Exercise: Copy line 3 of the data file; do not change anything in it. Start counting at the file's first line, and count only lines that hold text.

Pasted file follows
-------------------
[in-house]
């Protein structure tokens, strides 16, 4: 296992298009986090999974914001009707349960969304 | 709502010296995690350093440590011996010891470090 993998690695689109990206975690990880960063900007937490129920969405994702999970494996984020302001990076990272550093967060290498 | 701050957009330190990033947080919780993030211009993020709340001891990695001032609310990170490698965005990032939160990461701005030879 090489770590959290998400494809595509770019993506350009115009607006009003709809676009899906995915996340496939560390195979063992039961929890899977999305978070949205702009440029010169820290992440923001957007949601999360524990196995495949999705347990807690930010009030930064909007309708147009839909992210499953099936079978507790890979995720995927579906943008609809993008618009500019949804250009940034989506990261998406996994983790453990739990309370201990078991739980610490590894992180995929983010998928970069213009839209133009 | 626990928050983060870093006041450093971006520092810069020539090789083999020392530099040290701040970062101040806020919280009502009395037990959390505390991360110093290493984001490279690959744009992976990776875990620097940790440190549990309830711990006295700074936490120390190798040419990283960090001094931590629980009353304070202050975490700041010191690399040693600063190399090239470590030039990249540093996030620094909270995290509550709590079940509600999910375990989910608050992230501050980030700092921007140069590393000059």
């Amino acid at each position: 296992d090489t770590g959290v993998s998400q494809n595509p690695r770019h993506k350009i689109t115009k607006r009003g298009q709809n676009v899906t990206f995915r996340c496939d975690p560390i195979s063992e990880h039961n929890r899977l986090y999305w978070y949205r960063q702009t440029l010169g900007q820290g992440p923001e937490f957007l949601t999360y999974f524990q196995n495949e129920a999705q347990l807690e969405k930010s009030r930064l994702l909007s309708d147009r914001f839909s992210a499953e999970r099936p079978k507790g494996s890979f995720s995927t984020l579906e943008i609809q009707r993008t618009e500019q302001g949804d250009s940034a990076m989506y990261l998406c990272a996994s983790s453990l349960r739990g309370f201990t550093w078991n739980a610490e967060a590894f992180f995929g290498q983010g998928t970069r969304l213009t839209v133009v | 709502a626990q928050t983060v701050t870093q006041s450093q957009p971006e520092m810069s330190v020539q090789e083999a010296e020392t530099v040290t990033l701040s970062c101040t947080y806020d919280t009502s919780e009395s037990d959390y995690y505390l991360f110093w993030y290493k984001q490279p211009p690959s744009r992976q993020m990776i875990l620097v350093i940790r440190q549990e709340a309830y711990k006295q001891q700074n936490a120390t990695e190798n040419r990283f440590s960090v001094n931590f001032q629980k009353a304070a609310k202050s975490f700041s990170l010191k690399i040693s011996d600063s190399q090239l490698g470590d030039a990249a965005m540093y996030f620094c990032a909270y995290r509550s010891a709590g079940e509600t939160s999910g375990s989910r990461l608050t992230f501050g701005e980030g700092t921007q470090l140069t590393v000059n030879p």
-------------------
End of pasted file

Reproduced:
């Amino acid at each position: 296992d090489t770590g959290v993998s998400q494809n595509p690695r770019h993506k350009i689109t115009k607006r009003g298009q709809n676009v899906t990206f995915r996340c496939d975690p560390i195979s063992e990880h039961n929890r899977l986090y999305w978070y949205r960063q702009t440029l010169g900007q820290g992440p923001e937490f957007l949601t999360y999974f524990q196995n495949e129920a999705q347990l807690e969405k930010s009030r930064l994702l909007s309708d147009r914001f839909s992210a499953e999970r099936p079978k507790g494996s890979f995720s995927t984020l579906e943008i609809q009707r993008t618009e500019q302001g949804d250009s940034a990076m989506y990261l998406c990272a996994s983790s453990l349960r739990g309370f201990t550093w078991n739980a610490e967060a590894f992180f995929g290498q983010g998928t970069r969304l213009t839209v133009v | 709502a626990q928050t983060v701050t870093q006041s450093q957009p971006e520092m810069s330190v020539q090789e083999a010296e020392t530099v040290t990033l701040s970062c101040t947080y806020d919280t009502s919780e009395s037990d959390y995690y505390l991360f110093w993030y290493k984001q490279p211009p690959s744009r992976q993020m990776i875990l620097v350093i940790r440190q549990e709340a309830y711990k006295q001891q700074n936490a120390t990695e190798n040419r990283f440590s960090v001094n931590f001032q629980k009353a304070a609310k202050s975490f700041s990170l010191k690399i040693s011996d600063s190399q090239l490698g470590d030039a990249a965005m540093y996030f620094c990032a909270y995290r509550s010891a709590g079940e509600t939160s999910g375990s989910r990461l608050t992230f501050g701005e980030g700092t921007q470090l140069t590393v000059n030879p």